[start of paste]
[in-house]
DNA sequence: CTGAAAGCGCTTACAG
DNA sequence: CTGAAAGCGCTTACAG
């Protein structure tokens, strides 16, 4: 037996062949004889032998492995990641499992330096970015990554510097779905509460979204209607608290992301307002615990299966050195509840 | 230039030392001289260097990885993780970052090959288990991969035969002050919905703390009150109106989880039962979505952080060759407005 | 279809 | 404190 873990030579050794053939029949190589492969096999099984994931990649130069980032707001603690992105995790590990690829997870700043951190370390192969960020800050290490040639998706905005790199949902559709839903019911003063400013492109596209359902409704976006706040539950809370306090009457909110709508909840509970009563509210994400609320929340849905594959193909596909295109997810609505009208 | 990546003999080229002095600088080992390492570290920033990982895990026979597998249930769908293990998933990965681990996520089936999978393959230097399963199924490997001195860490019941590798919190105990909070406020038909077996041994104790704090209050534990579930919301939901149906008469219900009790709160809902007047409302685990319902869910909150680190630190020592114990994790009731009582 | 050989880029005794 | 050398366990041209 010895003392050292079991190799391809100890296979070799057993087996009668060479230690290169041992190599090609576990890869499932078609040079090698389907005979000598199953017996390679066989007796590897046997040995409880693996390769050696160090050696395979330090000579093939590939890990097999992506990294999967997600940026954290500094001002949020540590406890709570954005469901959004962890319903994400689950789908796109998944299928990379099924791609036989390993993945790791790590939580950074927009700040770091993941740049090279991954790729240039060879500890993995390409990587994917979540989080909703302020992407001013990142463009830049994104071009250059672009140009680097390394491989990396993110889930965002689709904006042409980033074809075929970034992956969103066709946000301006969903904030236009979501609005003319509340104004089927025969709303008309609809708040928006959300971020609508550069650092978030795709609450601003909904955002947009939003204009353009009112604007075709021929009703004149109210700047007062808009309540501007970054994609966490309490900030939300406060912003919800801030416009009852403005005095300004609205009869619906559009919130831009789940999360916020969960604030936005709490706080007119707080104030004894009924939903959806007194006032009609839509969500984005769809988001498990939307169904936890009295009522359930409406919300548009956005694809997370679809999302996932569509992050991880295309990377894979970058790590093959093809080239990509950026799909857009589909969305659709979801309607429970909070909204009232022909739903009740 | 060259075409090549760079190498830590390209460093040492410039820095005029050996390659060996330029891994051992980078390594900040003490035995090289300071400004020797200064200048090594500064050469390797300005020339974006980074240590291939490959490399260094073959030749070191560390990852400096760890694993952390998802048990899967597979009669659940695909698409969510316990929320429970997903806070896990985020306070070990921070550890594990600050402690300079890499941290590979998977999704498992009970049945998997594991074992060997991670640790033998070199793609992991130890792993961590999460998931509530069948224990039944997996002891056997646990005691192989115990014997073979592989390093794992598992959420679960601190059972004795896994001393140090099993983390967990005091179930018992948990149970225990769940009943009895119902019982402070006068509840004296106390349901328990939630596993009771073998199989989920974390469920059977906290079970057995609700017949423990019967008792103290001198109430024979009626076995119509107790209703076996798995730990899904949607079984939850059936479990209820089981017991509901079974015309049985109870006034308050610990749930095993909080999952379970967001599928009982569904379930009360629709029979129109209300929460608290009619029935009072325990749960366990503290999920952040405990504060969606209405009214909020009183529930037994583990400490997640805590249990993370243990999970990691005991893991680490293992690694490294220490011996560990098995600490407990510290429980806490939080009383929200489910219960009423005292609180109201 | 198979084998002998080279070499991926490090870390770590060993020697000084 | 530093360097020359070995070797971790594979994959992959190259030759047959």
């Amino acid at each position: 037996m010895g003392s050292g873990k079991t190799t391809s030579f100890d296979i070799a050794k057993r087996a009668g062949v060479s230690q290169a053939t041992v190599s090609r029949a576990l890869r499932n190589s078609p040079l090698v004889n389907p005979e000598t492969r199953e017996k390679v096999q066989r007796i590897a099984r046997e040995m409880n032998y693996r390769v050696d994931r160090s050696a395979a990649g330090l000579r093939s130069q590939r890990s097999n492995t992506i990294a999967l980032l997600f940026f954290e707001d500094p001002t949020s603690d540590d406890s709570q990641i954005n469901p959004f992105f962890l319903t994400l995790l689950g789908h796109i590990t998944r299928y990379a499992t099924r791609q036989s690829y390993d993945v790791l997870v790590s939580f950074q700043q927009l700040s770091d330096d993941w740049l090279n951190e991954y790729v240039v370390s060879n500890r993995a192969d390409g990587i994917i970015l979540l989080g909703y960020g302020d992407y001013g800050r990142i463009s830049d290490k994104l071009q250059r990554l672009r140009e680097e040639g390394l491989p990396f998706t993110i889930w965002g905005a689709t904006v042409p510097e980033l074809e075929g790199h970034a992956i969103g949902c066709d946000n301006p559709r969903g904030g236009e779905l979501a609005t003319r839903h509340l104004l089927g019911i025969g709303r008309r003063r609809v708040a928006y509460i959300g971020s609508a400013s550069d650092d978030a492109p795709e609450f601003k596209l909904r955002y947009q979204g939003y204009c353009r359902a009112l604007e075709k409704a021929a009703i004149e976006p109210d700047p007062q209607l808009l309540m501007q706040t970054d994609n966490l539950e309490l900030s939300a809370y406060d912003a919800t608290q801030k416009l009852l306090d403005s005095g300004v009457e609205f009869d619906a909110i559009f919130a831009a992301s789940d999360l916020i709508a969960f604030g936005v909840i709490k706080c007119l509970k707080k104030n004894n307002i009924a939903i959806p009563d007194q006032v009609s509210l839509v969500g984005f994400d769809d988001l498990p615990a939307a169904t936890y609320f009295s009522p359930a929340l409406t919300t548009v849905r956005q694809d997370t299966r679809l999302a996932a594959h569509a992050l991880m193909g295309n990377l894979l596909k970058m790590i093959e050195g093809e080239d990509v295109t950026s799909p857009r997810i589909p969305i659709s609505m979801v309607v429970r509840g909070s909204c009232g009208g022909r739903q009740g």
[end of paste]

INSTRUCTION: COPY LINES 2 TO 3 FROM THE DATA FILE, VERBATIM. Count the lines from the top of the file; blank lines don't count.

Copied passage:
DNA sequence: CTGAAAGCGCTTACAG
DNA sequence: CTGAAAGCGCTTACAG